Commercial Real Estate Listing Techniques – How to Make Your Property Proposal Better Than Most

Commercial Real Estate Listing Techniques – How to Make Your Property Proposal Better Than Most

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When you are invited by the owner of a commercial property to submit a proposal to sell it, you may only have that single opportunity to convey the proposal message and your marketing strategy. Unfortunately most vendor invitations to present sales proposals are made to multiple agents for the single property, so the message in the document has to be clear, and the conversion outcome is critical.

Before you start any proposal, ask yourself this one question. ‘What makes me different in the marketing of this property?’ If you have not got a clear answer then a major problem exists.

Far too many agents enter a competitive property sale proposal situation with a focus on one or more of the following:

  • Discounted sale fees
  • Discounted commission
  • Discounted or agent paid advertising
  • Inflated price quotation

Whilst the client may initially think that some of this is attractive, it does little to sell the property and may even be counterproductive. Why prostitute yourself? If you are the best real estate agent in your area then show it and make sure the message is clear in your sales proposal.

A great proposal to sell a property is strategic and targeted to the outcome that the client seeks. Everything in your document should be displaying your dominance and understanding of the task at hand. To be the best agent to do the job, the proposal has to illustrate that.

So what are the rules to adopt here? In essence the proposal is to be all about the property and the client in all respects. The following will help you with the blueprint for a great sales listing proposal.

  1. A statement detailing the property location and features. Market appeal of the property is also part of this opening to your proposal. Copies of property titles, plans, photos, tenancy schedules, and encumbrances should also be displayed here.
  2. A summary of the requirements of the client to sell the property should be made. Make sure that this is quite clear so that the client knows you totally understand the brief.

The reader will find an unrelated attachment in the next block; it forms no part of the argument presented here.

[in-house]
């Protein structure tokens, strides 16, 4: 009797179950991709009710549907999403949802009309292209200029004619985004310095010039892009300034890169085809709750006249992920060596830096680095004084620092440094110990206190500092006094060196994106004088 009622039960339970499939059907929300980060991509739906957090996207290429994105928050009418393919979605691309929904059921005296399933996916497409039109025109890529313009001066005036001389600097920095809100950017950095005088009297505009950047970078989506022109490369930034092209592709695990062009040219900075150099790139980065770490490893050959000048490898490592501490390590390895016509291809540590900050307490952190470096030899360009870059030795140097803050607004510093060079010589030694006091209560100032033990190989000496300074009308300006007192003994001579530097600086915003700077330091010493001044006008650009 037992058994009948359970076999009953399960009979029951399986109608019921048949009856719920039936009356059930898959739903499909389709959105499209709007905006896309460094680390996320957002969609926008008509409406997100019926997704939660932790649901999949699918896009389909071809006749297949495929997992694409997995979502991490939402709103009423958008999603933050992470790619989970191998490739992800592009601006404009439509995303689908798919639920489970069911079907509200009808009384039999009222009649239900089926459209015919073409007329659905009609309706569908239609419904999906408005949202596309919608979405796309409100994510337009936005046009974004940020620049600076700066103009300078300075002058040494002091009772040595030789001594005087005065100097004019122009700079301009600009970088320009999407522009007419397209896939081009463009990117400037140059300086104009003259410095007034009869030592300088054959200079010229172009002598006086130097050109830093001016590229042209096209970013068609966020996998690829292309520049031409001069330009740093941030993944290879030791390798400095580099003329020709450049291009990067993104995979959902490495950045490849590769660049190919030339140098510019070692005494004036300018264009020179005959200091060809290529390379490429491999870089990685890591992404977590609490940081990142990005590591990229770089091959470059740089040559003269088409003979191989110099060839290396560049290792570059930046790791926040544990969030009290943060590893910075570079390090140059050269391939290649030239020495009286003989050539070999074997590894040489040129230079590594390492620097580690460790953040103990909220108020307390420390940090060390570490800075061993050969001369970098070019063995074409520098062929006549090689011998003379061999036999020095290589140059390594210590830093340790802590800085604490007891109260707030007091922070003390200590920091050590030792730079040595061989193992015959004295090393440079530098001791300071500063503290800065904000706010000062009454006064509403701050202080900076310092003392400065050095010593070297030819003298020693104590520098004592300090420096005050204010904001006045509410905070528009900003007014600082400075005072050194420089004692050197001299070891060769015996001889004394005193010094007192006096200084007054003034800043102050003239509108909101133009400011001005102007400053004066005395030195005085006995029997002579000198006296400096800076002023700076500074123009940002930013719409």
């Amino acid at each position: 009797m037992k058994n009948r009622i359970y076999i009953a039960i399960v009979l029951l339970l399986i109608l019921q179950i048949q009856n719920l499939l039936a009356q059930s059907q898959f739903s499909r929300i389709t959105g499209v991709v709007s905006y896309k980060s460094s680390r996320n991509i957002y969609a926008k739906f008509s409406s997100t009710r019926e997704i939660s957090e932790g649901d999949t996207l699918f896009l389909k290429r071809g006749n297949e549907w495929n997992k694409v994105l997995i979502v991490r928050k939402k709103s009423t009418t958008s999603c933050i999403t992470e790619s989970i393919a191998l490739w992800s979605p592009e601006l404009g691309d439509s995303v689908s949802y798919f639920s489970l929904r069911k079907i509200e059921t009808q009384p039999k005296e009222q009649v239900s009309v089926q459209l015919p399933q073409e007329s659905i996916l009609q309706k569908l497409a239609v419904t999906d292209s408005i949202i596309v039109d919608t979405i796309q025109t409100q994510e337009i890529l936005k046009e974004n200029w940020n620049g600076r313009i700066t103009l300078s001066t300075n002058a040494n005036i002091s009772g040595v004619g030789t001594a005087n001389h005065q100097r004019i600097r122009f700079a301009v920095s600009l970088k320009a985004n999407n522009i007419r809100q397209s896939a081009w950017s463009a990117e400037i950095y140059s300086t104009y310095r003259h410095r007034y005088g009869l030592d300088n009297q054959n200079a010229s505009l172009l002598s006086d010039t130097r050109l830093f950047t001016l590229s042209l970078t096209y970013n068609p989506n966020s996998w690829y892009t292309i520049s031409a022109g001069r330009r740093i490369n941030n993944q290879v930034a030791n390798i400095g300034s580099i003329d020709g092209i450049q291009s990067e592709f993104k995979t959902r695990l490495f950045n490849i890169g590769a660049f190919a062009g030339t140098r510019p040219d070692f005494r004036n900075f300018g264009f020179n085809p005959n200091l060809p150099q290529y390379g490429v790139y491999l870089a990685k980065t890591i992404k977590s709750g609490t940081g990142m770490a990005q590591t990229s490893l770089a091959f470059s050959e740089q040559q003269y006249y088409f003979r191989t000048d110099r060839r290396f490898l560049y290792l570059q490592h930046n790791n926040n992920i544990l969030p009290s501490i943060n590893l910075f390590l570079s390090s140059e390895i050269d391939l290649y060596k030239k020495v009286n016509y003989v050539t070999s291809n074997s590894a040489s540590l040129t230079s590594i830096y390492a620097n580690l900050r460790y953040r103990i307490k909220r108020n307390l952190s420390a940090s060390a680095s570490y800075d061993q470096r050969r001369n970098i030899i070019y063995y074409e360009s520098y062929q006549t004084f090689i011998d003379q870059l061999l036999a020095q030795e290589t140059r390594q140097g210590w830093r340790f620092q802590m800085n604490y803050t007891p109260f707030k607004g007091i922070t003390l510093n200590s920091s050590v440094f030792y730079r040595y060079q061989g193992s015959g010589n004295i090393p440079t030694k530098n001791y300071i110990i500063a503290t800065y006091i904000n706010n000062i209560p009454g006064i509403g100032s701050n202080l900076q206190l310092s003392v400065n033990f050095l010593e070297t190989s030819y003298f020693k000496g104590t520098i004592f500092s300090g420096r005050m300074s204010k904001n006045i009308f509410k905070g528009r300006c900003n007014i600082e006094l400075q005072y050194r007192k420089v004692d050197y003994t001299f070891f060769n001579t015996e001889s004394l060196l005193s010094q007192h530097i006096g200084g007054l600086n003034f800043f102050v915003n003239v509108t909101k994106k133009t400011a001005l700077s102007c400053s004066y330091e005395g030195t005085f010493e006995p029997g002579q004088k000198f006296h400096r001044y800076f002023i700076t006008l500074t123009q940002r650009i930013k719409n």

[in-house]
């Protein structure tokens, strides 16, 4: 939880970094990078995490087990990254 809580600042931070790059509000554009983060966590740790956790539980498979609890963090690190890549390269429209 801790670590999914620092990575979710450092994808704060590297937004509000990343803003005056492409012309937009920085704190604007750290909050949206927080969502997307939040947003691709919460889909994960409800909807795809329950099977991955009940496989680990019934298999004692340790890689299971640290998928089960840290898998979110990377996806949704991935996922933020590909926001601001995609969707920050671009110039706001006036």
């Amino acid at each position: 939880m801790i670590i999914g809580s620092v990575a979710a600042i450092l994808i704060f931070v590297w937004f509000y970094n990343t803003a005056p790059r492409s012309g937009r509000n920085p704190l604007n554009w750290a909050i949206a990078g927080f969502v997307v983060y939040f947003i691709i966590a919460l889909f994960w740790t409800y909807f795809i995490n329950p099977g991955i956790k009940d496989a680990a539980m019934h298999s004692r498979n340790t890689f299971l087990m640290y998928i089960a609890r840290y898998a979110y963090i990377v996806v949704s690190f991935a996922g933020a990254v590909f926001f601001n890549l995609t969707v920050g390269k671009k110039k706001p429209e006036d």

3. A list of the clients concerns and questions that you have identified is very useful at this point. As a direct follow on to that, you can provide answers for the client. This shows that you are really aligned to the needs of the client.
  4. An overview of the property market and its current trends is essential. As part of this you should then position the subject property into the market you have described and then comment on the competition properties that impact the property marketing today.
  5. Clearly define the target market that you see as relevant to the promotion of the property. Then explain how relevant the property is to that target market and the features of the property that will assist you in the process of marketing.
  6. Recommendations regarding methods of sale become the natural flow on from point 4 above. You must give reasons for your selection of the method of sale. Also give the client some comment on the ‘factors of time on market’ that exist at the time, and the success factors of your chosen method of sale. Give the client some clear comfort that you really do know that the method of sale selected is the best.
  7. Use time lines as an illustration of where you would like to head with this property sale promotion. Illustrations are much better than words. Gantt charts are great for this purpose.
  8. At this point it is best to provide an innovative marketing strategy that complements the chosen method of sale and attracts the defined target market. The promotional strategy offered should have 2 or 3 alternatives of marketing that provide the client with a selection of budgets. Vendor paid advertising is the rule and not the exception in listing a commercial property. Stick to this rule.
  9. Copies of adverts are useful to give the client an idea of ​​what the promotional material will look like and how it will be formatted.
  10. A summary of fees and costs to do the sale should be simple and clear. While costs are always important, if you have done your job in the earlier parts of your proposal, then the fees and costs will be less critical to the client.

All of the above points center on the property and the client. Very little is said about the agency and what you bring to the property for the client. Only after all the points above are handled should you move to the matters of agency promotion and relevance.

As listing Commercial property for sale or lease is a competitive process, it is important that written submissions for owners are presented promptly. The company that has their submission before the owners first is likely to be given most consideration. However, the listing agreement or contract is an important document and it needs to be prepared carefully to ensure that all the arrangements negotiated with the owners have been included.

You should, if possible, present the submission in person so that you can “walk” the owners through the documents and immediately clarify any matters of concern. If possible obtain exclusive listings, but whatever the situation, ensure that the document is accurate, well presented and that your oral presentation complements it.

If you think you are the best real estate agent in the market to handle the property sale, then your proposal has to show that very clearly.

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Source by John Highman

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